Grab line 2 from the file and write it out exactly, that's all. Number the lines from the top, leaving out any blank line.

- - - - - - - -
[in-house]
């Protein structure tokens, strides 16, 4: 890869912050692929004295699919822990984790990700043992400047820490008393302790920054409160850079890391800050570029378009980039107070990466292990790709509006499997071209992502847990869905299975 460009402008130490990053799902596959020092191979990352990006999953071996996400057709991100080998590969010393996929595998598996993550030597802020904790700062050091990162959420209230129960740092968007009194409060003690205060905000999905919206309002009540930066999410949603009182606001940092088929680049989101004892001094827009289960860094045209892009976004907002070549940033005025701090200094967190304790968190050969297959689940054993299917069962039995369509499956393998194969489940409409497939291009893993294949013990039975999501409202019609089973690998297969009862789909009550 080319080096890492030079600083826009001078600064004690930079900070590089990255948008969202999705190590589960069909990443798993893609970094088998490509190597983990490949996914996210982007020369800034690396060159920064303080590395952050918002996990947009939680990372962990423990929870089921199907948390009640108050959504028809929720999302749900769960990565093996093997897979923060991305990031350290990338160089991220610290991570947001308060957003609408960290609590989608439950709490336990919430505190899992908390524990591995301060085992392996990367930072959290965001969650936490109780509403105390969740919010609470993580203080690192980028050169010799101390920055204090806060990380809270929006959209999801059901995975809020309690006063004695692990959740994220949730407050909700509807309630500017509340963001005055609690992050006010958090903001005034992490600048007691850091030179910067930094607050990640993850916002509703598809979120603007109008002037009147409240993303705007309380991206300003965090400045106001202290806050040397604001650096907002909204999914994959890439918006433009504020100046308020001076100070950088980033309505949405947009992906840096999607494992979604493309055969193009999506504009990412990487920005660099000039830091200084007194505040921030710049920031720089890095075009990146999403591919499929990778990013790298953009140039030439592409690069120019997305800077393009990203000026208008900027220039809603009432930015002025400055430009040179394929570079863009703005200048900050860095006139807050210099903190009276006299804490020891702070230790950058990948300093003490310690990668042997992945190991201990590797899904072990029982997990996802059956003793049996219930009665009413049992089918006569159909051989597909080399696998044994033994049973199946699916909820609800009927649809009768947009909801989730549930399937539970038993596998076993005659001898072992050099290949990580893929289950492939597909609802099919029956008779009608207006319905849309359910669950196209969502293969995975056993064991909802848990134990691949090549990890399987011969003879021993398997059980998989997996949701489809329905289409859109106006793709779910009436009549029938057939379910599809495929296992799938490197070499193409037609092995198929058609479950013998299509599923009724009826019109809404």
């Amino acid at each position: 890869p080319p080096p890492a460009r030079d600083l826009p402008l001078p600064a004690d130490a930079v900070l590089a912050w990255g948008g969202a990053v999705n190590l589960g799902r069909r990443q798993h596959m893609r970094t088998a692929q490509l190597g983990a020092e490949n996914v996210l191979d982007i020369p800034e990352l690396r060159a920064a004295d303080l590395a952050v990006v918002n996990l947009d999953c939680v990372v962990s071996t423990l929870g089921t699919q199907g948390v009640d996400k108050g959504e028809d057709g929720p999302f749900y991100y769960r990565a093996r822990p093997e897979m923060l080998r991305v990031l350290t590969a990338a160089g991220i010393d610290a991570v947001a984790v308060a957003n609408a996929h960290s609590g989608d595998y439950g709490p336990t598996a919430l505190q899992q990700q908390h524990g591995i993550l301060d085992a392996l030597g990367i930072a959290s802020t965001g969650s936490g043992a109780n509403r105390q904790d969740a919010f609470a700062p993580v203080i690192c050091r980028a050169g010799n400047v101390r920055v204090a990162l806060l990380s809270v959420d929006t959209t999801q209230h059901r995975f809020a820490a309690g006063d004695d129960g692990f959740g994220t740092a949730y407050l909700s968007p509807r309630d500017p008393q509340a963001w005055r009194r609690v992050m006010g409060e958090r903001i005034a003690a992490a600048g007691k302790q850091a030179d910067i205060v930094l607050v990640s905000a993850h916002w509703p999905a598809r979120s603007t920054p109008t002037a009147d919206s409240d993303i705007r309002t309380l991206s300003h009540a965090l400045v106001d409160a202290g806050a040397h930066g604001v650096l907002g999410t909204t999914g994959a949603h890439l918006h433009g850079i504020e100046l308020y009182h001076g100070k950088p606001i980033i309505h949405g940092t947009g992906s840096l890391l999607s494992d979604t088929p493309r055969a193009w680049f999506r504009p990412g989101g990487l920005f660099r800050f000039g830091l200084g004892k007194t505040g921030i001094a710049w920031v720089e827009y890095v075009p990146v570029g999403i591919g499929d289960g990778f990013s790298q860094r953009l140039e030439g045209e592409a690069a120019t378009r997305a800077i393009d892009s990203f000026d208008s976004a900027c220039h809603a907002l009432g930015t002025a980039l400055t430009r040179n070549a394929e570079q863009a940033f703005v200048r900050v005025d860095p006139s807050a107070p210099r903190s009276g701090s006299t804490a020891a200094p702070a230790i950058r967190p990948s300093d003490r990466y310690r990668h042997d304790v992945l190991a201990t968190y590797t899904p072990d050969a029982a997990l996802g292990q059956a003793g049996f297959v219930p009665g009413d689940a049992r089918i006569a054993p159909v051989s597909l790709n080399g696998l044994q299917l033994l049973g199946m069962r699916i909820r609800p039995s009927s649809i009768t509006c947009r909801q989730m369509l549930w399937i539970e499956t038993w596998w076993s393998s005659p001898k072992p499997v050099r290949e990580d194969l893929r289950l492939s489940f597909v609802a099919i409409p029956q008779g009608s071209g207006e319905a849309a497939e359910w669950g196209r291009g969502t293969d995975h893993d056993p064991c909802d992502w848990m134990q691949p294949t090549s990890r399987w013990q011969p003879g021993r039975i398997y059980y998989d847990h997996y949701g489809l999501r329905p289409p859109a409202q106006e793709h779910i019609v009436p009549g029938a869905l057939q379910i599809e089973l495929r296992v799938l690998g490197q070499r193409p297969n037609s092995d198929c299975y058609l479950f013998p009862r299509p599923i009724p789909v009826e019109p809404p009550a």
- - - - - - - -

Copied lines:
């Protein structure tokens, strides 16, 4: 890869912050692929004295699919822990984790990700043992400047820490008393302790920054409160850079890391800050570029378009980039107070990466292990790709509006499997071209992502847990869905299975 460009402008130490990053799902596959020092191979990352990006999953071996996400057709991100080998590969010393996929595998598996993550030597802020904790700062050091990162959420209230129960740092968007009194409060003690205060905000999905919206309002009540930066999410949603009182606001940092088929680049989101004892001094827009289960860094045209892009976004907002070549940033005025701090200094967190304790968190050969297959689940054993299917069962039995369509499956393998194969489940409409497939291009893993294949013990039975999501409202019609089973690998297969009862789909009550 080319080096890492030079600083826009001078600064004690930079900070590089990255948008969202999705190590589960069909990443798993893609970094088998490509190597983990490949996914996210982007020369800034690396060159920064303080590395952050918002996990947009939680990372962990423990929870089921199907948390009640108050959504028809929720999302749900769960990565093996093997897979923060991305990031350290990338160089991220610290991570947001308060957003609408960290609590989608439950709490336990919430505190899992908390524990591995301060085992392996990367930072959290965001969650936490109780509403105390969740919010609470993580203080690192980028050169010799101390920055204090806060990380809270929006959209999801059901995975809020309690006063004695692990959740994220949730407050909700509807309630500017509340963001005055609690992050006010958090903001005034992490600048007691850091030179910067930094607050990640993850916002509703598809979120603007109008002037009147409240993303705007309380991206300003965090400045106001202290806050040397604001650096907002909204999914994959890439918006433009504020100046308020001076100070950088980033309505949405947009992906840096999607494992979604493309055969193009999506504009990412990487920005660099000039830091200084007194505040921030710049920031720089890095075009990146999403591919499929990778990013790298953009140039030439592409690069120019997305800077393009990203000026208008900027220039809603009432930015002025400055430009040179394929570079863009703005200048900050860095006139807050210099903190009276006299804490020891702070230790950058990948300093003490310690990668042997992945190991201990590797899904072990029982997990996802059956003793049996219930009665009413049992089918006569159909051989597909080399696998044994033994049973199946699916909820609800009927649809009768947009909801989730549930399937539970038993596998076993005659001898072992050099290949990580893929289950492939597909609802099919029956008779009608207006319905849309359910669950196209969502293969995975056993064991909802848990134990691949090549990890399987011969003879021993398997059980998989997996949701489809329905289409859109106006793709779910009436009549029938057939379910599809495929296992799938490197070499193409037609092995198929058609479950013998299509599923009724009826019109809404």